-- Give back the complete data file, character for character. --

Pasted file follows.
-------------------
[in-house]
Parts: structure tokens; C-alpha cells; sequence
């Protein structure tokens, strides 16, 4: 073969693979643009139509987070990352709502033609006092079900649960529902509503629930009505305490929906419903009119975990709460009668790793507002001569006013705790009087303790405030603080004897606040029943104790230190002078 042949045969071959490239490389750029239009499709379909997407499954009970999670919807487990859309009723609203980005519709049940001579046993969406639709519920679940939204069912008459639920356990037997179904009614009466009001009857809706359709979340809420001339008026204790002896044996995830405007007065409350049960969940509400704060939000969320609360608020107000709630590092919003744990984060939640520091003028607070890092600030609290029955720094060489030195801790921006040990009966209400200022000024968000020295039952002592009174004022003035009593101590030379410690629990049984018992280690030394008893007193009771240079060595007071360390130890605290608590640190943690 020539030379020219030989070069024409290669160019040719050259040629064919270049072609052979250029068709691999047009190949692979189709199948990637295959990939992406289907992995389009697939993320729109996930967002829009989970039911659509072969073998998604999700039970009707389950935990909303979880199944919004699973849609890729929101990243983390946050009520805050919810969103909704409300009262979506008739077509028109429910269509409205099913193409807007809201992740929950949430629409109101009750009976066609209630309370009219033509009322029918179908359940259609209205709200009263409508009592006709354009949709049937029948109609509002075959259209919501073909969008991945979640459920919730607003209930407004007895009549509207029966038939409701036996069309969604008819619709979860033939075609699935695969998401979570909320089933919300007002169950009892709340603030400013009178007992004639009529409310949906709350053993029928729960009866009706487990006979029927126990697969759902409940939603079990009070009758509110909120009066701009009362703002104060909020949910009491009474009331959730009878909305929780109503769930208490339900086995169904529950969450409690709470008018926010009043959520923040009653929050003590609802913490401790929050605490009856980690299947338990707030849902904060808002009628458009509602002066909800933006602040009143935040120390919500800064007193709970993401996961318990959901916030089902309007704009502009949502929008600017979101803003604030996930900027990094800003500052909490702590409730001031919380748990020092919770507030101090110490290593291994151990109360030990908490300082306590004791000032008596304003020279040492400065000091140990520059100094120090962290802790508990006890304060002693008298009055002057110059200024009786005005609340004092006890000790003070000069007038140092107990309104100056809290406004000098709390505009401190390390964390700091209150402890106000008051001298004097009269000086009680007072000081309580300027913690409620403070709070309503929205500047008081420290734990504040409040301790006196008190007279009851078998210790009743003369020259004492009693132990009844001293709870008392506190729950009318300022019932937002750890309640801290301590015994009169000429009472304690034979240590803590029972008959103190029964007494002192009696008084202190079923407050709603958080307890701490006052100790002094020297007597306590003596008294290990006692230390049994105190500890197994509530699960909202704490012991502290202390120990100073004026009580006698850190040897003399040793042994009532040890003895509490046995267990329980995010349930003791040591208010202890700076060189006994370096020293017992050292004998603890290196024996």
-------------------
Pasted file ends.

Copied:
[in-house]
Parts: structure tokens; C-alpha cells; sequence
């Protein structure tokens, strides 16, 4: 073969693979643009139509987070990352709502033609006092079900649960529902509503629930009505305490929906419903009119975990709460009668790793507002001569006013705790009087303790405030603080004897606040029943104790230190002078 042949045969071959490239490389750029239009499709379909997407499954009970999670919807487990859309009723609203980005519709049940001579046993969406639709519920679940939204069912008459639920356990037997179904009614009466009001009857809706359709979340809420001339008026204790002896044996995830405007007065409350049960969940509400704060939000969320609360608020107000709630590092919003744990984060939640520091003028607070890092600030609290029955720094060489030195801790921006040990009966209400200022000024968000020295039952002592009174004022003035009593101590030379410690629990049984018992280690030394008893007193009771240079060595007071360390130890605290608590640190943690 020539030379020219030989070069024409290669160019040719050259040629064919270049072609052979250029068709691999047009190949692979189709199948990637295959990939992406289907992995389009697939993320729109996930967002829009989970039911659509072969073998998604999700039970009707389950935990909303979880199944919004699973849609890729929101990243983390946050009520805050919810969103909704409300009262979506008739077509028109429910269509409205099913193409807007809201992740929950949430629409109101009750009976066609209630309370009219033509009322029918179908359940259609209205709200009263409508009592006709354009949709049937029948109609509002075959259209919501073909969008991945979640459920919730607003209930407004007895009549509207029966038939409701036996069309969604008819619709979860033939075609699935695969998401979570909320089933919300007002169950009892709340603030400013009178007992004639009529409310949906709350053993029928729960009866009706487990006979029927126990697969759902409940939603079990009070009758509110909120009066701009009362703002104060909020949910009491009474009331959730009878909305929780109503769930208490339900086995169904529950969450409690709470008018926010009043959520923040009653929050003590609802913490401790929050605490009856980690299947338990707030849902904060808002009628458009509602002066909800933006602040009143935040120390919500800064007193709970993401996961318990959901916030089902309007704009502009949502929008600017979101803003604030996930900027990094800003500052909490702590409730001031919380748990020092919770507030101090110490290593291994151990109360030990908490300082306590004791000032008596304003020279040492400065000091140990520059100094120090962290802790508990006890304060002693008298009055002057110059200024009786005005609340004092006890000790003070000069007038140092107990309104100056809290406004000098709390505009401190390390964390700091209150402890106000008051001298004097009269000086009680007072000081309580300027913690409620403070709070309503929205500047008081420290734990504040409040301790006196008190007279009851078998210790009743003369020259004492009693132990009844001293709870008392506190729950009318300022019932937002750890309640801290301590015994009169000429009472304690034979240590803590029972008959103190029964007494002192009696008084202190079923407050709603958080307890701490006052100790002094020297007597306590003596008294290990006692230390049994105190500890197994509530699960909202704490012991502290202390120990100073004026009580006698850190040897003399040793042994009532040890003895509490046995267990329980995010349930003791040591208010202890700076060189006994370096020293017992050292004998603890290196024996």